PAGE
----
Cyberpunk women are no longer the only women’s fashion genre to be hit with an uptick in online harassment, according to new research from the University of Illinois at Chicago.
A study of 1.3 million Twitter handles shows that the amount of women’s sizing and weightlifting clothing being shared on Twitter increased by 10 percent between January and March.
The study, published online by the Journal of Social Psychology, also found that the proportion of tweets in which women weighed more than 30 pounds decreased by nearly half between January 2015 and March 2016.
The increase in the number of women who weighed more was particularly noteworthy in the early days of the movement, said lead author Amy Dye, a postdoctoral research associate in the University’s Center for Social Media.
“The initial trend toward women’s weight lifting was really cool, and then the trend exploded,” Dye said.
“But when you look at trends over time, you see women have been trending away from women’s size for a long time,” Dyes said.
“They’re now more interested in men’s size, and I think it’s because of the internet and social media.”
The study found that women were more likely to share sizing photos, videos, and photos of their own size, while men were more inclined to share photos of women with more than two inches of clothing on their bodies.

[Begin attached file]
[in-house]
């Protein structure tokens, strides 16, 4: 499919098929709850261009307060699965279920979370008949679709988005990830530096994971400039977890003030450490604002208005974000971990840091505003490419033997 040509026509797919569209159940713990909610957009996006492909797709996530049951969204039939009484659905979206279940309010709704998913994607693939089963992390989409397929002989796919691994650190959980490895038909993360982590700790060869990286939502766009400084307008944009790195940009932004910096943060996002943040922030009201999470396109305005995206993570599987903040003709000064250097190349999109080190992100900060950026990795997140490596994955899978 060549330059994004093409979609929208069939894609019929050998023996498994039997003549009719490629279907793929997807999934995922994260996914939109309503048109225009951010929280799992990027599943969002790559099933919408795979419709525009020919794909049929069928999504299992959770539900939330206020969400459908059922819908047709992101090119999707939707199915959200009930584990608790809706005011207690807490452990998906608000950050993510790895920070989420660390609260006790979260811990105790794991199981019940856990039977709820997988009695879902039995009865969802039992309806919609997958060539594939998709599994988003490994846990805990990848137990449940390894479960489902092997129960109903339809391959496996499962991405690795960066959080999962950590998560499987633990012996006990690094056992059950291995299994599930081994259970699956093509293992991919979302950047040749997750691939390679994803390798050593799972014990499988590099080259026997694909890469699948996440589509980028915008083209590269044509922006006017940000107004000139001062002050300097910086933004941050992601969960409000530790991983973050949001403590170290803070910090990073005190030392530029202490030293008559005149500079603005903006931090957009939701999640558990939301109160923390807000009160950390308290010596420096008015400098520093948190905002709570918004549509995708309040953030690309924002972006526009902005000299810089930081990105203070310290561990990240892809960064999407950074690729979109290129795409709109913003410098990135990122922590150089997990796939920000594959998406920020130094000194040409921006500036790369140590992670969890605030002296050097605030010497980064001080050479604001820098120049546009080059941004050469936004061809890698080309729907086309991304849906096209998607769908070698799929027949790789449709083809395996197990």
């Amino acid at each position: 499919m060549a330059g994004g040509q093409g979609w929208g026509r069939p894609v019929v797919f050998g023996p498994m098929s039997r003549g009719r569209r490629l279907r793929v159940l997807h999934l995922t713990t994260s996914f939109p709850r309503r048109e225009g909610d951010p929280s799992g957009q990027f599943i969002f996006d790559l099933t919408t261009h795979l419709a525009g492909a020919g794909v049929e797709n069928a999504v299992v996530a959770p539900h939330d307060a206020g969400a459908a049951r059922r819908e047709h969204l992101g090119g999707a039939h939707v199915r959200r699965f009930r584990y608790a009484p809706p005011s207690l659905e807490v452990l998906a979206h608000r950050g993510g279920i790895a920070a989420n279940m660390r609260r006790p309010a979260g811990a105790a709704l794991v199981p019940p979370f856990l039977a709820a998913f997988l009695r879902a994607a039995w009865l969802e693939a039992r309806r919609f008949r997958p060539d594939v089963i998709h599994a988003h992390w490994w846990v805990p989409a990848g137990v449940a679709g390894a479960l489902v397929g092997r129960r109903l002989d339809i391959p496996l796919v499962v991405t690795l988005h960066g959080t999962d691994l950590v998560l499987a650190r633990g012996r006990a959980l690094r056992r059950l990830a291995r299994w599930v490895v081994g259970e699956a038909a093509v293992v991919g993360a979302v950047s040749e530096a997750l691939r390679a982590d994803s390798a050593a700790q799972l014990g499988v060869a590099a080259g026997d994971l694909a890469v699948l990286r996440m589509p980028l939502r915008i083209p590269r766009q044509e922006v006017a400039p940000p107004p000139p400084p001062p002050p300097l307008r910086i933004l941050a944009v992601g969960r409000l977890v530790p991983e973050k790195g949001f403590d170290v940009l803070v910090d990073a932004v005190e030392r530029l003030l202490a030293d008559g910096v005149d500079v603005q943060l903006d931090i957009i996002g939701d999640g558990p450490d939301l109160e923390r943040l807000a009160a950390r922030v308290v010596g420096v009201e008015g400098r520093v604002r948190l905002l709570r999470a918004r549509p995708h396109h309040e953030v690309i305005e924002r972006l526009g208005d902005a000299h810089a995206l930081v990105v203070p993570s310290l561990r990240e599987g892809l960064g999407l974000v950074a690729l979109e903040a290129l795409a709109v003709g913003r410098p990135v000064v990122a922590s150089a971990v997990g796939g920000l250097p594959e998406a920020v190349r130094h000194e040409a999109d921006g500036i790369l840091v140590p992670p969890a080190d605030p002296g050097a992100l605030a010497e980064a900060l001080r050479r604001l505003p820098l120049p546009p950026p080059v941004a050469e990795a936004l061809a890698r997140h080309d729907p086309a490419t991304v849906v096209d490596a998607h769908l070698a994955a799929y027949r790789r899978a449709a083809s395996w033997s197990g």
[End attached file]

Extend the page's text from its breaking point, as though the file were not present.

In general, women’s body sizes increased at a faster rate than men’s sizes, with a 15 percent increase in size in the first year of the study compared to a 17 percent increase for men, according the researchers.
Dye’s team found that weightlifting is often the main source of clothing for women on Twitter, with women often posting photos of themselves with extra clothing.
Women who weigh more than 50 pounds are frequently featured in weightlifting magazines, as are overweight women.
But the researchers said that their study is the first to show that men are increasingly posting photos with excess clothing.
“The increase of women wearing clothing that is too big is really surprising,” said Dye.
“And this is something that happens on Twitter with women, too.”